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HISTORY AND EPIDEMIOLOGY

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Nickel is a ubiquitous metal commonly found in both home and industry. It exists in a variety of chemical forms, from naturally occurring ores to synthetically produced nickel carbonyl. Elemental nickel is a white, lustrous metal whose name is derived from the German word “kupfernickel” or “devil’s copper.” Swedish chemist Baron Axel Fredrik first identified nickel in 1751 in a mineral known as niccolite. Nickel comprises 0.008% of the Earth’s crust and is found in diverse locations, ranging from meteorites and soil to bodies of fresh and saltwater.

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First produced by the Chinese, nickel has been used as a component in a variety of metal alloys for more than 1700 years. The first malleable nickel was produced by Joseph Wharton following the American Civil War. Wharton went on to sell bulk quantities of nickel to the US government for the minting of 3-cent coins, and later donated the equivalent of 3.3 million of these coins to help fund what is today known as the Wharton School of Business.65 The modern US 5-cent piece, the “nickel,” is actually only approximately 25% nickel by weight, and all US coins except the penny are made of nickel-containing alloys.10

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Nickel ores typically consist of accumulations of nickel sulfide minerals of relatively low nickel content. Although a variety of technical methods for extracting nickel from ore have been developed, one method of special note was developed in 1890 by Ludwig Mond, who is credited with the discovery of nickel carbonyl. The Mond process for the extraction of nickel involves passing carbon monoxide over smelted ore. This creates nickel carbonyl, which then decomposes at high temperatures to produce purified nickel and carbon monoxide.65 Nickel mining ceased 30 years ago in the United States, and despite an increasing worldwide demand, as of 2011 there were still no active domestic nickel mines.10 Nickel is imported into the United States from other nickel-rich countries, such as Canada, Russia, and Australia, while domestic production of nickel in the United States is essentially limited to the recycling of nickel-containing metals.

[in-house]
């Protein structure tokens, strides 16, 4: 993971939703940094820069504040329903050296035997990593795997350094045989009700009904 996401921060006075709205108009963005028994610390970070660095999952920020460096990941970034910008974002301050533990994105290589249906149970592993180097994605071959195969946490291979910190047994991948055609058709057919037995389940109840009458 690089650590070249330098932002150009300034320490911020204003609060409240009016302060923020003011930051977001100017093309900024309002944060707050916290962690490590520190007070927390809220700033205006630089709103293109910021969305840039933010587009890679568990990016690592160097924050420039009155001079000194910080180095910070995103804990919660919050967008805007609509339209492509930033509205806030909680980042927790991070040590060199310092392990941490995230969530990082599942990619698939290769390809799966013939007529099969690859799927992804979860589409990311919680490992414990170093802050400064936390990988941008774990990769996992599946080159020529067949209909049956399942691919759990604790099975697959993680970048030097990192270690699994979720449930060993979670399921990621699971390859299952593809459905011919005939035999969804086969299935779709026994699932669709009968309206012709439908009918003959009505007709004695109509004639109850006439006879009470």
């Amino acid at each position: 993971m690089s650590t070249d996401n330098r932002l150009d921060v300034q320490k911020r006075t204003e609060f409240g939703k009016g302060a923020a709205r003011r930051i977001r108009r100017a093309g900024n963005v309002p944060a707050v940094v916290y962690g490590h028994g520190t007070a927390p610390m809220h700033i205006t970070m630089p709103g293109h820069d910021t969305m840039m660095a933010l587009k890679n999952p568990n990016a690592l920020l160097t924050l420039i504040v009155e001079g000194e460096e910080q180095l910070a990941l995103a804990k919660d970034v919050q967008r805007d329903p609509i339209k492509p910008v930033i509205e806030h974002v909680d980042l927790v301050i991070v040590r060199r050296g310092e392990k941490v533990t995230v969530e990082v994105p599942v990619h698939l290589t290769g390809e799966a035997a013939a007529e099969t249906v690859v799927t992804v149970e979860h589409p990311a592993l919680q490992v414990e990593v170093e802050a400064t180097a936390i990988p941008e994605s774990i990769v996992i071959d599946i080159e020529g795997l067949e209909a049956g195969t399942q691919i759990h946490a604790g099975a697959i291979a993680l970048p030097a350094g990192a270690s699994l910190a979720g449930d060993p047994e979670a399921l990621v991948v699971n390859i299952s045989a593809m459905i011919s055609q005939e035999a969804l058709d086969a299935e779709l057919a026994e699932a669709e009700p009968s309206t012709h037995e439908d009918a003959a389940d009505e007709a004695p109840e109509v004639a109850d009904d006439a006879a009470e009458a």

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Nickel is a siderophoric material that forms naturally occurring alloys with iron, a property that has made it useful for many centuries in the production of coins, tools, and weapons. Today, most nickel is used in the production of stainless steel, a highly corrosion-resistant alloy containing 8% to 15% nickel by weight.

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Occupational exposure to nickel and nickel containing compounds occurs in a variety of industries, including nickel mining, refining, reclaiming, and smelting. Chemists, magnet makers, jewelry makers, oil hydrogenator workers, battery manufacturers, petroleum refinery workers, electroplaters, stainless steel and alloy workers, and welders are at increased risk for exposure to nickel and nickel-containing compounds. Most nonindustrial human exposures to nickel are usually from dietary and environmental sources, although cigarette smoking is an important nickel exposure and elevates urinary nickel concentrations.63...

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